Virtual applications reach out to real world

Aug 14, 2008

(PhysOrg.com) -- European researchers have developed a series of very clever tools to break through the bottlenecks stalling the widespread adoption of virtual reality. But the compelling applications designed for the system are the real stars.

Soon car designers will be able to see immediately the effects of their planned changes on a real car and architects will be able to perform a virtual tour in and around a planned building with a client. These are just two of the real-world applications promised by virtual and augmented reality.

But there are tremendous bottlenecks, in both hardware and software, to the deployment of advanced applications like these. Cost is one issue, and technical performance another, while many solutions are just too cumbersome for widespread use.

Reality, only better

The IMPROVE project was set up to break through these bottlenecks and foster acceptance of virtual reality in new business areas. The potential of augmented reality applications and tools is particularly promising.

Augmented reality consists of mixing real objects and landscapes with computer-generated images and designs, so an architect for example could see a virtual building on a real landscape, or auto designers could see how small changes could affect an existing car body design. It is reality, only better.

“We worked on head-mounted displays, improved tiled displays, rendering and streaming software, colour calibration techniques, collaboration and networking, and novel interaction systems,” explains Pedro Santos, coordinator with the IMPROVE project. “It was quite a broad research agenda for a STREP project.” (See story ‘Virtuality’ gets real).

Tight budgets

The team fulfilled its ambitious work agenda and tested the hardware and software, and chose two design-intensive domains to test their platform: architecture and automotive design. The two are a good fit.

Car manufacturers have the budgets to invest in very expensive equipment and are quick to adopt improved systems, while architectural companies could really use VR and AR systems more widely, but have much tighter budgets.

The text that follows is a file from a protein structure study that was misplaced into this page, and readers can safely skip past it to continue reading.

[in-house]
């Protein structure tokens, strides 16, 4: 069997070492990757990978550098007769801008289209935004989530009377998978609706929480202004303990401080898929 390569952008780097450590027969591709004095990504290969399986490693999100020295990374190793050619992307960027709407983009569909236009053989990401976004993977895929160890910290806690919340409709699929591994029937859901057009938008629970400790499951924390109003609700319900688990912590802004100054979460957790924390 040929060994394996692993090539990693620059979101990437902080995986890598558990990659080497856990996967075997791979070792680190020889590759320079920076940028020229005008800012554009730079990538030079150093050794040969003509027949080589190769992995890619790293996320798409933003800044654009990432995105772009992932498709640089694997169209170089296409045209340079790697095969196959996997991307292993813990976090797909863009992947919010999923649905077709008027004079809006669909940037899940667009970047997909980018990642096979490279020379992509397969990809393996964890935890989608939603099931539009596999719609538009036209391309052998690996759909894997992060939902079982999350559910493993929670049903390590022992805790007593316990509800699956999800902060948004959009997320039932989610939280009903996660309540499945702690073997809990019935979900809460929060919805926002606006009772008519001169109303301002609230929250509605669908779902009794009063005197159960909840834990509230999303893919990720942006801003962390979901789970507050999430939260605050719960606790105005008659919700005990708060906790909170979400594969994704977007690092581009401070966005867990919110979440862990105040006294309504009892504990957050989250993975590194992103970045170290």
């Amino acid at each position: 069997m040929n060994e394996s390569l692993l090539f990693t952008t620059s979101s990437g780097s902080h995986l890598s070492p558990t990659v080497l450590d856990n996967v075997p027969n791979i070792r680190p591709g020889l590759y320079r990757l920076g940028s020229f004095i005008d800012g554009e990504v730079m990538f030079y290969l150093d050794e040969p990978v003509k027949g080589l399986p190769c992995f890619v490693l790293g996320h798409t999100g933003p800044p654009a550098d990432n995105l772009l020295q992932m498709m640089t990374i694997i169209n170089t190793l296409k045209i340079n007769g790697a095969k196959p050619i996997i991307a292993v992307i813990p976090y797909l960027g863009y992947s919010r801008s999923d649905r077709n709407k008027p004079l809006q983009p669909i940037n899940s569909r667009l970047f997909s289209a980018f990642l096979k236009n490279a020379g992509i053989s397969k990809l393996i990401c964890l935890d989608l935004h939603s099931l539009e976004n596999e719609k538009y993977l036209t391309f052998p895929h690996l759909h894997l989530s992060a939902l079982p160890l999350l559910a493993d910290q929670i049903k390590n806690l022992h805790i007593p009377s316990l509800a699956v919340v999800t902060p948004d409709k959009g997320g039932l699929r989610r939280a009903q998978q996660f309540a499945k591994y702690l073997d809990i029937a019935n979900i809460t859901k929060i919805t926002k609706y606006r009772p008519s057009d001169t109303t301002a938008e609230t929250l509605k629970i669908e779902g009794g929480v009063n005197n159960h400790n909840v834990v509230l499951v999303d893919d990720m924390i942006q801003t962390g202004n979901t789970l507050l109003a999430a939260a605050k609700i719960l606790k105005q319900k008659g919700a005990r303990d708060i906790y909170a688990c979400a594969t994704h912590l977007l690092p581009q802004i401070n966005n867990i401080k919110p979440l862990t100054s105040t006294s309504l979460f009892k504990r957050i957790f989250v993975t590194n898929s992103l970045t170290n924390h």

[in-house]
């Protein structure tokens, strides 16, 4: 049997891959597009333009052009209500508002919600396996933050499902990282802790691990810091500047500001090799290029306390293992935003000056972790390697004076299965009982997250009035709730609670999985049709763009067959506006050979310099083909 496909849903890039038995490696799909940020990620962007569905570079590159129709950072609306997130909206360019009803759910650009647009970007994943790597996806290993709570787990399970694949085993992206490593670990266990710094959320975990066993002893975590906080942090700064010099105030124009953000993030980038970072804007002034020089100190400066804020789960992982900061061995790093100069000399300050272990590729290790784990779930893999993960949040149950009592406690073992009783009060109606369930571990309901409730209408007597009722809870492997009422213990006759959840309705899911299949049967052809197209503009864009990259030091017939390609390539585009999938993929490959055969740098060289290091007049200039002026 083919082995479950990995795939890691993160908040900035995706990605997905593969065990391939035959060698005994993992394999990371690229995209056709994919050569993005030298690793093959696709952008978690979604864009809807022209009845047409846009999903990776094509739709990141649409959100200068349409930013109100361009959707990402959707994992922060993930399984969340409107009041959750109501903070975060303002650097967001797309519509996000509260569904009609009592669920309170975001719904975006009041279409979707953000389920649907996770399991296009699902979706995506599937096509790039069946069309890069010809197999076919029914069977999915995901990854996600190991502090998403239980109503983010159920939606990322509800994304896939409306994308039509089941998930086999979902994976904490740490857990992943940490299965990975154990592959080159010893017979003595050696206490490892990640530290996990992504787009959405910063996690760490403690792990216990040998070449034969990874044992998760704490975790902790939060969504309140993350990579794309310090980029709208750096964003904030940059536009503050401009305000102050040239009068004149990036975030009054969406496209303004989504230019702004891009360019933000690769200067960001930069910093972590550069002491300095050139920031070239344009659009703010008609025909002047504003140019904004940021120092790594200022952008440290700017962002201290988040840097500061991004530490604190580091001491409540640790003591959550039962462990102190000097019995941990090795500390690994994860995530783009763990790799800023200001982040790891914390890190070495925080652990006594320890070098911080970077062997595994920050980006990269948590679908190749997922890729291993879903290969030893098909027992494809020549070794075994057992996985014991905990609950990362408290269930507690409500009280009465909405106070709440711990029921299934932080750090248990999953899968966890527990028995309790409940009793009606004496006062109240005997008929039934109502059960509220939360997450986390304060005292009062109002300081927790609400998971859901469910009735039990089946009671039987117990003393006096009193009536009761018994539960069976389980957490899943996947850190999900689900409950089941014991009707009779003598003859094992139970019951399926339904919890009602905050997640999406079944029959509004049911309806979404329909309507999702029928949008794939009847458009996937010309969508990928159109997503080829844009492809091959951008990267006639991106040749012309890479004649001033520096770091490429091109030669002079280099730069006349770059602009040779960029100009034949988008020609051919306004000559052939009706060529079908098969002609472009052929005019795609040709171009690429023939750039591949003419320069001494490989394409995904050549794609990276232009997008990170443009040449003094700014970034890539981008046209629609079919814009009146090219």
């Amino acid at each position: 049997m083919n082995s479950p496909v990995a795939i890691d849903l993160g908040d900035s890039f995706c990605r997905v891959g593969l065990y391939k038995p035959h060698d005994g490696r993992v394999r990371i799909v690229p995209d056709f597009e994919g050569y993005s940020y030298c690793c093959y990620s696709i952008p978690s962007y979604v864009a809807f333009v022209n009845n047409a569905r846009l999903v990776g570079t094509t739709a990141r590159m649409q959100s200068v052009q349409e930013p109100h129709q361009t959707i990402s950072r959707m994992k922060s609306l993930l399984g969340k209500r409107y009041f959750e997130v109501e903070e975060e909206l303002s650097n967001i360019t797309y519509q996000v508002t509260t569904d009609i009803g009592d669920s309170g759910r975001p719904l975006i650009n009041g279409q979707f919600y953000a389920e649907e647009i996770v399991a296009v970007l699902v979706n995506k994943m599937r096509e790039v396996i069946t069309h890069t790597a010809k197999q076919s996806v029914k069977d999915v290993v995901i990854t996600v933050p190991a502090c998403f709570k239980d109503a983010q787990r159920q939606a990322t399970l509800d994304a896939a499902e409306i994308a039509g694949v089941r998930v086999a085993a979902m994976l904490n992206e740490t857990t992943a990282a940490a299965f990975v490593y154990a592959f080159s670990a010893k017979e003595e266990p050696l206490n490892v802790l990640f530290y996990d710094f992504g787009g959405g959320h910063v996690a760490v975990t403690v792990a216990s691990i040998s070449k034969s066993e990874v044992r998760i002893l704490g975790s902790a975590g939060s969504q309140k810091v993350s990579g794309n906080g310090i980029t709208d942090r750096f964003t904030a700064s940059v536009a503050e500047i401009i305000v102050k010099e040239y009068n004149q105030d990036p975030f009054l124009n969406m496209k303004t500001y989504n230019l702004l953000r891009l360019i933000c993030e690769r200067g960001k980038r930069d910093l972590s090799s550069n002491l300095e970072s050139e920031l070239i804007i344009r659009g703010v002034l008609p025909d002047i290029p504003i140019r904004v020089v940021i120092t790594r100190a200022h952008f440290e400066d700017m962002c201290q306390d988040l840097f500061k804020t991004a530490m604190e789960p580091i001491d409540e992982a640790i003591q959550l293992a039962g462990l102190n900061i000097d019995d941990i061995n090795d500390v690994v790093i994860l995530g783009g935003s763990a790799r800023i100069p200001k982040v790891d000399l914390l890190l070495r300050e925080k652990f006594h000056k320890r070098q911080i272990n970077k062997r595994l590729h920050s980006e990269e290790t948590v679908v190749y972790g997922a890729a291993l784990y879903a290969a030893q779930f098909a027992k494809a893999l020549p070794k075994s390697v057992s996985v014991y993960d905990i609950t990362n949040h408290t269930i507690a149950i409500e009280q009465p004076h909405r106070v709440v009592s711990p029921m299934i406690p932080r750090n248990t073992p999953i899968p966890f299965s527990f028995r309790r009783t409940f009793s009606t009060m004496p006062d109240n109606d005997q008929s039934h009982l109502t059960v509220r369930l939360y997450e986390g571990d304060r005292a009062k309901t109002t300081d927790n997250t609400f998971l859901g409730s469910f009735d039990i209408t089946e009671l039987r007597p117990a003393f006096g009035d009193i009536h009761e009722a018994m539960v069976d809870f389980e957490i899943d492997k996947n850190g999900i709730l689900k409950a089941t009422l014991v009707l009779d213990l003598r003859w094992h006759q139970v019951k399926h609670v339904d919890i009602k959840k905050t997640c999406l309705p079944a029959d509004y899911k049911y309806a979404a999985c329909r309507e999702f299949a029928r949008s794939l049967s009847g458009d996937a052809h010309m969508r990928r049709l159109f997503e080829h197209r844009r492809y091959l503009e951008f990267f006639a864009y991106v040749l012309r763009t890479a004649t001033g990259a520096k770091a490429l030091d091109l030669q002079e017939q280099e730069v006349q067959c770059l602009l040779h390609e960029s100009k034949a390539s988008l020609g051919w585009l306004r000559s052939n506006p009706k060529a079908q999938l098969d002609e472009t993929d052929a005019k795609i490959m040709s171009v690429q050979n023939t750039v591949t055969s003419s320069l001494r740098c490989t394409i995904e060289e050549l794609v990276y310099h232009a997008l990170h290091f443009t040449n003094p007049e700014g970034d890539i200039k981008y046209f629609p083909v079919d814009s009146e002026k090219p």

The IMPROVE team carefully surveyed potential users to establish exactly what functionality they required.

“The architects, wanted to be able to review a virtual rendition of a proposed building collaboratively and to test the impact of shadows, while the automakers wanted very high-quality imaging for surface inspection,” notes Santos.

In the architectural test, IMPROVE chose two review scenarios: in-house and onsite.

Virtual Sun

The in-house review allows a team to work on a design together using a Head Mounted Display (HMD) designed by IMPROVE with a see-through lens that can overlay a virtual image onto a real object or landscape. The building appears in three dimensions on a table, and designers can modify elements of the design, change the materials used and attach comments to the plan.

They can also see the building at different times of the day and even look at the impact of interior lighting on the building’s appearance.

Another application allows the client and an architect to walk around a real site and ‘see’ the virtual building from different angles. “The tests were successful, and the system performed well,” remarks Santos.

Virtual reality gets in gear

For the automotive sector, IMPROVE developed surface quality and car restyling applications. The surface quality review uses a large, tiled display and HMDs to study a proposed car design at full scale.

The IMPROVE team developed colour calibration tools to ensure the tiled display rendered colour accurately across all screens. The rendering software also allows High Dynamic Range imaging, which is more faithful to the real world. The system can apply diagnostic tools to the quality of the car’s surface, and add comments or simple sketches at critical points.